NEW ORLEANS, La. (WVUE) - The mission to Mars is ramping up in New Orleans East as NASA engineers prepare to return man to the moon and then on to the red planet. The historic rocket plant is experiencing something it hasn’t seen in nearly 50 years.
Recycled rocket engines from the shuttle program, line up at Michoud, and for the first time in nearly 45 years Michoud has four of them on site, as they prepare for a launch next year.
Space agency officials gave us a glimpse behind the scenes of their 43 acre plant, as they prepare the engines and build the core section for a rocket program named Artemis, that will takeoff next year.
“If we’re not flying, we’re not exploring...and if we’re not exploring, we’re not leading,” said NASA deputy administrator James Morhard.
As NASA builds barrel sections for the 322 foot tall SLS rocket, they have outlined an aggressive schedule that calls for an unmanned launch to the moon in the fall of 2020. In 2022 they plan to send a manned crew to the moon and beyond...and back for one of the longest flights every. Then in 2024 NASA plans to put astronauts on the moon for the first time in 52 years, including a female.
“It will be the most powerful rocket every built and carry 3 times the payload of the shuttle,” said Jonathan Lucer with NASA.
Each one of these rocket engines is worth an estimated $90 million for a program, where cost is always a factor. And administrators are optimistic that the funding will continue in years ahead.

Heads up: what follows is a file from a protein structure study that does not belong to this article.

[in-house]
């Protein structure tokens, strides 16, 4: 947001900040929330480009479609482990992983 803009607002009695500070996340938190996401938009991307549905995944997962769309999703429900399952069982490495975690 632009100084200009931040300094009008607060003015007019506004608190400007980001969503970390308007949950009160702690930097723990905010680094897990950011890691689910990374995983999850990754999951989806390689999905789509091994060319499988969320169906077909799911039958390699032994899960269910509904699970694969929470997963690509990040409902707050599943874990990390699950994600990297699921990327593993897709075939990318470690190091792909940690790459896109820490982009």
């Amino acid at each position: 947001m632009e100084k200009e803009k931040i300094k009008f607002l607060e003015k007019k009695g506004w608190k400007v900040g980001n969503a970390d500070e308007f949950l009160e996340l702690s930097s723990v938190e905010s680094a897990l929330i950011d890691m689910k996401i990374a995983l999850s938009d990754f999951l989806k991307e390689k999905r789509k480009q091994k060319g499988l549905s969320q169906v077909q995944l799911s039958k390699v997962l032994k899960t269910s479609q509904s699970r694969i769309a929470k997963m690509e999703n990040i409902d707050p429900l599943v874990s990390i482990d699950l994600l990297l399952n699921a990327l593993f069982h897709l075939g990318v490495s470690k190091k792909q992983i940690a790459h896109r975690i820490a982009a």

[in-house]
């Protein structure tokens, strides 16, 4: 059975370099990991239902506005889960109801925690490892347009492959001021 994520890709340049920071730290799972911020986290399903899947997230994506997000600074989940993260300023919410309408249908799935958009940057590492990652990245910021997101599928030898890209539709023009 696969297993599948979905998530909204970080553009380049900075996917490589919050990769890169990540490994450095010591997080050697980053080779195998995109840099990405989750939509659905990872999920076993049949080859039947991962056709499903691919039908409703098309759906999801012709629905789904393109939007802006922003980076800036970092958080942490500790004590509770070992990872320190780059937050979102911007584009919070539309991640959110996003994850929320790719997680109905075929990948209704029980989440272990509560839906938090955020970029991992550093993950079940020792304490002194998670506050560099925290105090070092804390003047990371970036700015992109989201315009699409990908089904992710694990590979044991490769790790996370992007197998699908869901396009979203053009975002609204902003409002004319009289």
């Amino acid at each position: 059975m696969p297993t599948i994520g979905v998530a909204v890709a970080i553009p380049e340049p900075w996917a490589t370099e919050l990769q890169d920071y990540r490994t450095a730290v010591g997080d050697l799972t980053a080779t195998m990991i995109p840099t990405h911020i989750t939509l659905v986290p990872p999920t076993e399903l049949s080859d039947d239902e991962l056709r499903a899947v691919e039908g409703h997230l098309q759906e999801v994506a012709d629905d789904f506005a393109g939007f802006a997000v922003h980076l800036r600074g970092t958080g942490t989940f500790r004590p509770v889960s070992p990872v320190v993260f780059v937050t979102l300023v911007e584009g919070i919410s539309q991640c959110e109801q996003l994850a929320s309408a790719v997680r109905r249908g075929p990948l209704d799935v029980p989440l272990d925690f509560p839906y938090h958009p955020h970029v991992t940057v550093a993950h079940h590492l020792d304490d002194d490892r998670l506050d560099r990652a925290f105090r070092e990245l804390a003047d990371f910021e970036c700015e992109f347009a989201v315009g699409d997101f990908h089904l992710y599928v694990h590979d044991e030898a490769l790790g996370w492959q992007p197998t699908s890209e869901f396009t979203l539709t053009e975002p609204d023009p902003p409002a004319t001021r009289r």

“This is a a national priority, and with that, the president, and vice president are clear that these are goals we need to accomplish, and that’s what we’re trying to do,” said Morhard.
As NASA works through a myriad of budgetary issues, recycling is a main goal, in fact one veteran astronaut said when he got here, he recognized an old friend.
Though these engines have been around for 30 years, with reworked electronics, this astronaut says he's confident in their performance.
“Anytime we get an opportunity to re-use hardware, that’s stuff we don’t have to build..it’s hardware that’s proven,” said astronaut Ricky Arnold.
Nearly 3500 people are now working nearly around the clock to meet the Artemis timetable.